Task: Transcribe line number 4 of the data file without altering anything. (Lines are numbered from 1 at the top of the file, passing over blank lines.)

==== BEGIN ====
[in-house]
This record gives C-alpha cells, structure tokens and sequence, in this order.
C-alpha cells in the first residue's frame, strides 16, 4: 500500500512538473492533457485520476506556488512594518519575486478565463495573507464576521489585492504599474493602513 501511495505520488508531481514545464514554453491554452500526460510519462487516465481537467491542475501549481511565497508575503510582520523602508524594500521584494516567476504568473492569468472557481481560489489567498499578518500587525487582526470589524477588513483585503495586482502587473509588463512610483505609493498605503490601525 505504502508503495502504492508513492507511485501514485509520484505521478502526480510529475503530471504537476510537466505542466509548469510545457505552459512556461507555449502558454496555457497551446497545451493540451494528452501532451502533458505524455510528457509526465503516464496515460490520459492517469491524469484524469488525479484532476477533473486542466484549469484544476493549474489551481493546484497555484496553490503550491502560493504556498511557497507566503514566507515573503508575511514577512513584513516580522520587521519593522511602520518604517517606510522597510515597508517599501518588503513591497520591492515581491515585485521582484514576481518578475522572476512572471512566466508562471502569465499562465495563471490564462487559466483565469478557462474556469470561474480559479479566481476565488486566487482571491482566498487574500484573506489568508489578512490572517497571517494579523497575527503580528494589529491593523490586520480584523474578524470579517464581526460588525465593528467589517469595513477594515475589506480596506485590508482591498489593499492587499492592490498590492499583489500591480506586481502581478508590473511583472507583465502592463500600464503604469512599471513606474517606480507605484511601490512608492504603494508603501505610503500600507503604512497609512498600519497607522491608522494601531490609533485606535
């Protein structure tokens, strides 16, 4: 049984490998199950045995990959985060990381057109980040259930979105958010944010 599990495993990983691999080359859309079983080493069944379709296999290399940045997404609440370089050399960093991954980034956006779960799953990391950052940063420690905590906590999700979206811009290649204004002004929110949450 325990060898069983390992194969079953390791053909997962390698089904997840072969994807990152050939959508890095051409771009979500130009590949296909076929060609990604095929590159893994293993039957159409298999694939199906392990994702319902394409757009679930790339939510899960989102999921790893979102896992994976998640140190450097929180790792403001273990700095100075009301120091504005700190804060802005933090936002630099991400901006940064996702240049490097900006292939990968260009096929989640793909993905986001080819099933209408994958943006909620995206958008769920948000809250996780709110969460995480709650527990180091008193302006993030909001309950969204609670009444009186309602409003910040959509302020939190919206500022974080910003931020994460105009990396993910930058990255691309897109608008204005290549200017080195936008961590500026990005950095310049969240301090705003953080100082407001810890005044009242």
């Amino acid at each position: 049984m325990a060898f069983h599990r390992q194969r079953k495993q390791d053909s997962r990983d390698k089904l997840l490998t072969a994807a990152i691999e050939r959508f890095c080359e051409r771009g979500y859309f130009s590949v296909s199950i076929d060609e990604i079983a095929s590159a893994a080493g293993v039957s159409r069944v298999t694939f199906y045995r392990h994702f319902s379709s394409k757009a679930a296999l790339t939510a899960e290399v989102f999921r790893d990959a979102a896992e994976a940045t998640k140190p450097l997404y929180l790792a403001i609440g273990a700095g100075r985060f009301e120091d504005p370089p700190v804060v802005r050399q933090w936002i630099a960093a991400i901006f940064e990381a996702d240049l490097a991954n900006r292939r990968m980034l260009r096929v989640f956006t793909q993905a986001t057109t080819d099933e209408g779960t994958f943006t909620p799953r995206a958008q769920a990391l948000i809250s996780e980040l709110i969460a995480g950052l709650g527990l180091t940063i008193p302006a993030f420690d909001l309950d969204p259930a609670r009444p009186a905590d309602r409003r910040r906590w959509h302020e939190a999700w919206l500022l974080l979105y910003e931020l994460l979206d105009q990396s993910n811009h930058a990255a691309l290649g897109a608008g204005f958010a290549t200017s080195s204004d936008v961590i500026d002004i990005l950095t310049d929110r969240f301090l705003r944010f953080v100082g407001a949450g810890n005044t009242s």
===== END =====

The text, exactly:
């Protein structure tokens, strides 16, 4: 049984490998199950045995990959985060990381057109980040259930979105958010944010 599990495993990983691999080359859309079983080493069944379709296999290399940045997404609440370089050399960093991954980034956006779960799953990391950052940063420690905590906590999700979206811009290649204004002004929110949450 325990060898069983390992194969079953390791053909997962390698089904997840072969994807990152050939959508890095051409771009979500130009590949296909076929060609990604095929590159893994293993039957159409298999694939199906392990994702319902394409757009679930790339939510899960989102999921790893979102896992994976998640140190450097929180790792403001273990700095100075009301120091504005700190804060802005933090936002630099991400901006940064996702240049490097900006292939990968260009096929989640793909993905986001080819099933209408994958943006909620995206958008769920948000809250996780709110969460995480709650527990180091008193302006993030909001309950969204609670009444009186309602409003910040959509302020939190919206500022974080910003931020994460105009990396993910930058990255691309897109608008204005290549200017080195936008961590500026990005950095310049969240301090705003953080100082407001810890005044009242």